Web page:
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Combine 40 times may sway Bucs most importnat draft-day decision
Posted Feb 18, 2013 by Roy Cummings
Updated Feb 18, 2013 at 05:08 PM
BY ROY CUMMINGS
TAMPA – The 40-yard dash is always one of the most highly watched events at the NFL Scouting Combine and you can bet the Buccaneers brass will be watching it closely when the cornerbacks run it this year.
The speeds that cornerback prospects Dee Milliner of Alabama, Johnthan Banks of Mississippi State and Desmond Trufant of Washington post could determine whether the Bucs use the 13th overall pick on a corner or opt for something else.
That, at least, is how NFL.com analyst and draft expert Mike Mayock sees the situation possibly playing out.
Mayock said during a conference call with NFL media on Monday that he doesn’t see Milliner as a top-10 prospect right now, but that his opinion would change if Milliner were to run a sub-4.5-second 40 at the combine.
And while Mayock doesn’t currently consider either Banks or Trufant to be first-round worthy talents, he said his opinion would likely change on that front as well if either were to run a sub 4.5 40.
“If either (Banks or Trufant) can run in that 4.42 or 4.44 range, both could be a potential (pick for the Bucs) at 13,’’ Mayock said. “It’s a little high, a little earlier than you like, but Banks has got range and he tackles well.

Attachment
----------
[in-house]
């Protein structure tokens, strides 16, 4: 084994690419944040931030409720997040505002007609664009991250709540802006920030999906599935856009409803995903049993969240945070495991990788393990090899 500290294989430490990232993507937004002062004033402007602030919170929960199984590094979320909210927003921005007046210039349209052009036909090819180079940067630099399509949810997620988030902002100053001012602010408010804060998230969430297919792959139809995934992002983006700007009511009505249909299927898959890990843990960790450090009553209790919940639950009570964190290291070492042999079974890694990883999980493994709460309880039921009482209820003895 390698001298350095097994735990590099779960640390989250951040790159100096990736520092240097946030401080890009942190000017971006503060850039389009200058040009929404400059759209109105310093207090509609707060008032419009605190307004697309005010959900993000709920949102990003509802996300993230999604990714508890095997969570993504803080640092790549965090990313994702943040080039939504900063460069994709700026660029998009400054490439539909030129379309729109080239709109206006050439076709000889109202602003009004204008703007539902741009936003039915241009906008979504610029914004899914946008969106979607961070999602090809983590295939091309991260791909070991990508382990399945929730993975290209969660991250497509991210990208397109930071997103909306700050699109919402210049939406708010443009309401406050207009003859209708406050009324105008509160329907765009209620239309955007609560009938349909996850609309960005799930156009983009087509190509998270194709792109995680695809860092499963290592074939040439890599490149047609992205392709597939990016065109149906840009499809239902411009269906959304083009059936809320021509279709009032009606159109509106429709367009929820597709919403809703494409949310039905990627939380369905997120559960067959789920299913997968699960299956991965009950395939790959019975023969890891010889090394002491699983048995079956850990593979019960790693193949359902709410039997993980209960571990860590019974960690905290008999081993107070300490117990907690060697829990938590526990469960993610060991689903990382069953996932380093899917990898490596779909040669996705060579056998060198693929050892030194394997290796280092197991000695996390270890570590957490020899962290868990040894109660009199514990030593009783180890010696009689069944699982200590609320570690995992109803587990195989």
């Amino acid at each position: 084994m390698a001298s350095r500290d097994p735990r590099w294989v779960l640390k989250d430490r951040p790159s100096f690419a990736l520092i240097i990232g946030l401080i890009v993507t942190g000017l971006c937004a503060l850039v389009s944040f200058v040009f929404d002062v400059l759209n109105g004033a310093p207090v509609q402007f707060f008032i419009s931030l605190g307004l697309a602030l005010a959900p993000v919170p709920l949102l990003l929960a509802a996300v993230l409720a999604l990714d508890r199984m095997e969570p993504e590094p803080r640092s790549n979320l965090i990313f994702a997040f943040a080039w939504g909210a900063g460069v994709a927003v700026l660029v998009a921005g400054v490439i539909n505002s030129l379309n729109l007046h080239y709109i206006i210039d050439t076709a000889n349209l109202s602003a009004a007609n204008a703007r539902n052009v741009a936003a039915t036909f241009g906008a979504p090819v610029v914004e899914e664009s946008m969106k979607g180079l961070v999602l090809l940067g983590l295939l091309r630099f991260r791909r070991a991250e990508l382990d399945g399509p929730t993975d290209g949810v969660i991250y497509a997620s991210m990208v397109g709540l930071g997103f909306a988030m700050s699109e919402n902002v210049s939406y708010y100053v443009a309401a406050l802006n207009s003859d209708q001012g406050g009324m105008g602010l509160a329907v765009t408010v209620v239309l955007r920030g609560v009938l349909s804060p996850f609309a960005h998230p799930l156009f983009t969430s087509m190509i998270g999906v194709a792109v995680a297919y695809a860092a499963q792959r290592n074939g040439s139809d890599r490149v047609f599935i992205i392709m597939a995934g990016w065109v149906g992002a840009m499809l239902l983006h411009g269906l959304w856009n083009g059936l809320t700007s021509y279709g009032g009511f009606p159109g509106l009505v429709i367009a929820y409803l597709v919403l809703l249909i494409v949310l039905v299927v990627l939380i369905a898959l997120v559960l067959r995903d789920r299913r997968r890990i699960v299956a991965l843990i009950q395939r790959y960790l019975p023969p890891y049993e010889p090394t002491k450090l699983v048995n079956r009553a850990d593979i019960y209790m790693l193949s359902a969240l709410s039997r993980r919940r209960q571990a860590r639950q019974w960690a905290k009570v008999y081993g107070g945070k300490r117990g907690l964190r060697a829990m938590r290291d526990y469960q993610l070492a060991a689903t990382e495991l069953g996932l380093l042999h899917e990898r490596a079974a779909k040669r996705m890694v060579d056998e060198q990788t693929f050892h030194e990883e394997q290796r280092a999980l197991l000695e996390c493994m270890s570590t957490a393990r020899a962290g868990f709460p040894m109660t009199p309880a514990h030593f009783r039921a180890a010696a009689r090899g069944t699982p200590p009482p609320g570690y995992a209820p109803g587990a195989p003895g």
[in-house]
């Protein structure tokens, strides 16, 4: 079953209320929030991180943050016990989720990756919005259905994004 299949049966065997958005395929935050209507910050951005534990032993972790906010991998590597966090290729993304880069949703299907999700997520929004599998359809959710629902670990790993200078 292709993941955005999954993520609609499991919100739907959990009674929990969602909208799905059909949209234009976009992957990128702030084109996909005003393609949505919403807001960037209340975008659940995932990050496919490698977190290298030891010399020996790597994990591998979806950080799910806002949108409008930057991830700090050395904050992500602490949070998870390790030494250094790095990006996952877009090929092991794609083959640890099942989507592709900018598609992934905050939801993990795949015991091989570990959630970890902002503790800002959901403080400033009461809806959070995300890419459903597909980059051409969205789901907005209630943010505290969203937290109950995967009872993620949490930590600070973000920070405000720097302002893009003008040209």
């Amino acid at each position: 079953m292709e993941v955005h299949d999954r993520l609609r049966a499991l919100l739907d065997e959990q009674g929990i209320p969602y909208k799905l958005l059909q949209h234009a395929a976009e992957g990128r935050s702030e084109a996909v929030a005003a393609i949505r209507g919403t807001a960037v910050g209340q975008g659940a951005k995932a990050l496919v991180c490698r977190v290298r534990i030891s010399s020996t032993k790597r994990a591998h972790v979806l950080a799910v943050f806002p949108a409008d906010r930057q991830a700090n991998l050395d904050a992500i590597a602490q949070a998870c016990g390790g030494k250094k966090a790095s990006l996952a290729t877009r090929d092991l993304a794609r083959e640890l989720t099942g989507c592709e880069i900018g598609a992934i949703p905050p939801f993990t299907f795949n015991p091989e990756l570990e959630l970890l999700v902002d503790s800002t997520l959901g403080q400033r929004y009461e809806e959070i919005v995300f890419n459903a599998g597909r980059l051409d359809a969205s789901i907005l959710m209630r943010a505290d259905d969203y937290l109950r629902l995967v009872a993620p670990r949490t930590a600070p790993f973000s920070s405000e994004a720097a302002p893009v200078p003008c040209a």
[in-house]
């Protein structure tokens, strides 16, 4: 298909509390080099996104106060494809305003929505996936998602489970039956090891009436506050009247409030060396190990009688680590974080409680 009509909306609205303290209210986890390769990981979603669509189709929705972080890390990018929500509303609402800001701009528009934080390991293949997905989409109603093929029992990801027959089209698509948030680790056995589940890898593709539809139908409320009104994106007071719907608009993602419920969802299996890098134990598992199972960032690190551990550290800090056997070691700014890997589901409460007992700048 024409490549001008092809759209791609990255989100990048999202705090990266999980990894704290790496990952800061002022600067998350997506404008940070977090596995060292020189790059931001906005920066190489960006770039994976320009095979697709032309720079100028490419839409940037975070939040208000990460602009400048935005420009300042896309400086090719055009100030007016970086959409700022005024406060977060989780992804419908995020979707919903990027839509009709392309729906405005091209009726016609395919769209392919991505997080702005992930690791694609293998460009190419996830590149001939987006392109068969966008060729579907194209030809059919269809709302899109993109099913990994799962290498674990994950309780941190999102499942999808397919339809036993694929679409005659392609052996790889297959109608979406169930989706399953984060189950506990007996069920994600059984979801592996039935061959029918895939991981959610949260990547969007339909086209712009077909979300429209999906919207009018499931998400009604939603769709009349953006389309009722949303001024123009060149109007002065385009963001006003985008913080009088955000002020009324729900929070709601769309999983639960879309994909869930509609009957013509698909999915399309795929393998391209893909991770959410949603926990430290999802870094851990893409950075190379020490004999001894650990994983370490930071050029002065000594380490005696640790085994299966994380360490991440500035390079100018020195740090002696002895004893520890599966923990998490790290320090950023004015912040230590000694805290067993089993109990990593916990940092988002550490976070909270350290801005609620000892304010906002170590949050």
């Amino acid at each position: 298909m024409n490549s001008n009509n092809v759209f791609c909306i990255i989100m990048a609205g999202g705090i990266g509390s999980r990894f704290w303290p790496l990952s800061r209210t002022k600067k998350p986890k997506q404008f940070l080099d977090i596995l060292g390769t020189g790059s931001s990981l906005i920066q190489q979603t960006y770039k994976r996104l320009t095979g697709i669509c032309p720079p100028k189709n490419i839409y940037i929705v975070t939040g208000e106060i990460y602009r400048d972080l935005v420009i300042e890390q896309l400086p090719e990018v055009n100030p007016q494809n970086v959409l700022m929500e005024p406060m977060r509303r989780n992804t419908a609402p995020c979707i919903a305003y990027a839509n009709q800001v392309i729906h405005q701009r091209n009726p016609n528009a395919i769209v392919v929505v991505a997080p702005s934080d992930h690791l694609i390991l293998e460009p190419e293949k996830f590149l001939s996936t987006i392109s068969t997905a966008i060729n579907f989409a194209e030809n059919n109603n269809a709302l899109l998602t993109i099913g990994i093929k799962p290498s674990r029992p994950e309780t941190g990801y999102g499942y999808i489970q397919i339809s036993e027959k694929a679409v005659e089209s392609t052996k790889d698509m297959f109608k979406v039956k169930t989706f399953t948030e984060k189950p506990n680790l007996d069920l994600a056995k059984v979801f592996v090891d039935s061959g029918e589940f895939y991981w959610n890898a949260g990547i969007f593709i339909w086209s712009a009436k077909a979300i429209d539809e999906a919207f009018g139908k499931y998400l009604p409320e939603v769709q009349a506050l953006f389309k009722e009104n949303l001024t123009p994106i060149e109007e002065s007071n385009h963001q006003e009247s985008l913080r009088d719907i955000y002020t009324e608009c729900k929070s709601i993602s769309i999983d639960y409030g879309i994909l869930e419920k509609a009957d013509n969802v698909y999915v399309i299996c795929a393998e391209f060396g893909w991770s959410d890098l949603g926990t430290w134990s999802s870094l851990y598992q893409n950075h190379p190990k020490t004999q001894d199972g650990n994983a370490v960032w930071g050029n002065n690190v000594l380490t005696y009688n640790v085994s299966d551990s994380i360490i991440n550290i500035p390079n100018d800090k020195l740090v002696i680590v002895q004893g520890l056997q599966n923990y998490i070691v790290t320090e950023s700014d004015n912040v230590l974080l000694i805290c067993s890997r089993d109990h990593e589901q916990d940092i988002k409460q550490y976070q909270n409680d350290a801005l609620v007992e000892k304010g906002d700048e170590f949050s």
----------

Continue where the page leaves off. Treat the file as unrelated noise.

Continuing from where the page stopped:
“He’s the one guy that, if he can run well he could be worthy of a 13th pick. People like his length (Banks stands 6-foot-2) and he’s got some press (coverage) ability. But he’s going to have to run in that 4.4 range.’’
If NFL scouts are thinking the same way Mayock is a poor 40-time by Milliner and a good 40-times by either Banks, Trufant or both could leave the Bucs with a choice or cornerback prospects to choose from at No. 13.
Of course, the opposite could prove true, too. A good 40-time by Milliner and less than stellar times by Banks and Trufant may force the Bucs to opt for something other than a cornerback with the 13th pick.
Mayock agrees with a lot of other draft analysts that a linebacker such as Alec Ogletree of Georgia or Manti Te’o of Notre Dame might be a good fit at that spot for the Bucs.
Both are considered to be very good in coverage and NFL ready, which means either could step in as the starting middle linebacker, allowing Mason Foster to move to the strongside spot as a replacement for Quincy Black.
A move like that might improve the Bucs pass coverage almost as much as adding a corner because Foster has often struggled in coverage, particularly deep down the seam against both wideouts tight ends.